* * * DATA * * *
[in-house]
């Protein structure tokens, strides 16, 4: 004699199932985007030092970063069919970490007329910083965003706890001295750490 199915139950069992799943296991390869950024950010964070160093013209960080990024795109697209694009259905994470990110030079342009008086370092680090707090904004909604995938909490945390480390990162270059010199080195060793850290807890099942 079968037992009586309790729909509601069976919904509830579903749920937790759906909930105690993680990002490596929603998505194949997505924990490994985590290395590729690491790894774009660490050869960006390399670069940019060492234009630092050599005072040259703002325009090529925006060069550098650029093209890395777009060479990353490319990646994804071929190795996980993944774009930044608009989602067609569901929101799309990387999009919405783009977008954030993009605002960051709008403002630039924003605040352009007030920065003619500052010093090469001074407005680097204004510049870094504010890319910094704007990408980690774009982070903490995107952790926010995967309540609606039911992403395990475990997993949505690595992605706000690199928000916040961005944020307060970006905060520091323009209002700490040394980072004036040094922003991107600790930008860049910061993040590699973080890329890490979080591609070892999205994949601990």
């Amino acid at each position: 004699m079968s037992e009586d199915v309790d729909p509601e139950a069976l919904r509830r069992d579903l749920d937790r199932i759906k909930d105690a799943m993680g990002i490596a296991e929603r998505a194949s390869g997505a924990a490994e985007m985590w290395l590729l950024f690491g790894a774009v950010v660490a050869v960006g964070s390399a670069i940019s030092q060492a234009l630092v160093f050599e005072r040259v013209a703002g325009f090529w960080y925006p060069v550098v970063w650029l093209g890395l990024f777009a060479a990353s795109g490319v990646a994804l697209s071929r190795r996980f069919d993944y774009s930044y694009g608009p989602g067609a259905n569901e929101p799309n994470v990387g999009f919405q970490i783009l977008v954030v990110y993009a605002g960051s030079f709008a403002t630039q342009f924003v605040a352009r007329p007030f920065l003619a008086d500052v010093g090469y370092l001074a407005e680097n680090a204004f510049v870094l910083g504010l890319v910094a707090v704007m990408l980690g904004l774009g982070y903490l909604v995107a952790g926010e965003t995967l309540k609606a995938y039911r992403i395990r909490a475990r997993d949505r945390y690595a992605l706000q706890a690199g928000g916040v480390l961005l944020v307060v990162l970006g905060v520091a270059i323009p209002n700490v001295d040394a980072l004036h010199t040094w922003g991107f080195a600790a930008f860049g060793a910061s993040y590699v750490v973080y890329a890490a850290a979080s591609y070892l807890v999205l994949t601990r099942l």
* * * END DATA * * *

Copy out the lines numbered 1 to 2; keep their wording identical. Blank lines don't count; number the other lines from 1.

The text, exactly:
[in-house]
């Protein structure tokens, strides 16, 4: 004699199932985007030092970063069919970490007329910083965003706890001295750490 199915139950069992799943296991390869950024950010964070160093013209960080990024795109697209694009259905994470990110030079342009008086370092680090707090904004909604995938909490945390480390990162270059010199080195060793850290807890099942 079968037992009586309790729909509601069976919904509830579903749920937790759906909930105690993680990002490596929603998505194949997505924990490994985590290395590729690491790894774009660490050869960006390399670069940019060492234009630092050599005072040259703002325009090529925006060069550098650029093209890395777009060479990353490319990646994804071929190795996980993944774009930044608009989602067609569901929101799309990387999009919405783009977008954030993009605002960051709008403002630039924003605040352009007030920065003619500052010093090469001074407005680097204004510049870094504010890319910094704007990408980690774009982070903490995107952790926010995967309540609606039911992403395990475990997993949505690595992605706000690199928000916040961005944020307060970006905060520091323009209002700490040394980072004036040094922003991107600790930008860049910061993040590699973080890329890490979080591609070892999205994949601990």